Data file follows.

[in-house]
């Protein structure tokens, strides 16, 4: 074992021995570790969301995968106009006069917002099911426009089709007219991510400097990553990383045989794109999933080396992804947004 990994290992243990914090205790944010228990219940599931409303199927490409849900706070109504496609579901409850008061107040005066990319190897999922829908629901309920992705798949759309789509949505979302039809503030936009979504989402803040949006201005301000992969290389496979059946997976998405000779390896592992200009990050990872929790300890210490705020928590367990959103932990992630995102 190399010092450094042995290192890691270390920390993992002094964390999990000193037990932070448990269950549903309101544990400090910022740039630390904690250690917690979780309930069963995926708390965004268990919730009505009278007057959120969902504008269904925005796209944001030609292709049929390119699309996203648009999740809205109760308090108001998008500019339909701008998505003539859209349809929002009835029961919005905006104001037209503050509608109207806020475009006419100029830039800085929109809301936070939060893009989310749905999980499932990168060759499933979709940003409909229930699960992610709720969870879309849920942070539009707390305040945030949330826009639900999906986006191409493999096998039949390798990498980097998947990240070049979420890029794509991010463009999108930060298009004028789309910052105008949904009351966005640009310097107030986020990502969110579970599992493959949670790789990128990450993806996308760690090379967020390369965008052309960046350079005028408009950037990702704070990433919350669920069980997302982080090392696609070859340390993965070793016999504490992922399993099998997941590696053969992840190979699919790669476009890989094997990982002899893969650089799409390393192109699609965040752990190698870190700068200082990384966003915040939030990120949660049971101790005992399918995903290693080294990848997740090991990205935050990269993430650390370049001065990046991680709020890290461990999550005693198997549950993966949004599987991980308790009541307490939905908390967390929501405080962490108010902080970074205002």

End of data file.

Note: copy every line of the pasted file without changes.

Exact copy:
[in-house]
């Protein structure tokens, strides 16, 4: 074992021995570790969301995968106009006069917002099911426009089709007219991510400097990553990383045989794109999933080396992804947004 990994290992243990914090205790944010228990219940599931409303199927490409849900706070109504496609579901409850008061107040005066990319190897999922829908629901309920992705798949759309789509949505979302039809503030936009979504989402803040949006201005301000992969290389496979059946997976998405000779390896592992200009990050990872929790300890210490705020928590367990959103932990992630995102 190399010092450094042995290192890691270390920390993992002094964390999990000193037990932070448990269950549903309101544990400090910022740039630390904690250690917690979780309930069963995926708390965004268990919730009505009278007057959120969902504008269904925005796209944001030609292709049929390119699309996203648009999740809205109760308090108001998008500019339909701008998505003539859209349809929002009835029961919005905006104001037209503050509608109207806020475009006419100029830039800085929109809301936070939060893009989310749905999980499932990168060759499933979709940003409909229930699960992610709720969870879309849920942070539009707390305040945030949330826009639900999906986006191409493999096998039949390798990498980097998947990240070049979420890029794509991010463009999108930060298009004028789309910052105008949904009351966005640009310097107030986020990502969110579970599992493959949670790789990128990450993806996308760690090379967020390369965008052309960046350079005028408009950037990702704070990433919350669920069980997302982080090392696609070859340390993965070793016999504490992922399993099998997941590696053969992840190979699919790669476009890989094997990982002899893969650089799409390393192109699609965040752990190698870190700068200082990384966003915040939030990120949660049971101790005992399918995903290693080294990848997740090991990205935050990269993430650390370049001065990046991680709020890290461990999550005693198997549950993966949004599987991980308790009541307490939905908390967390929501405080962490108010902080970074205002």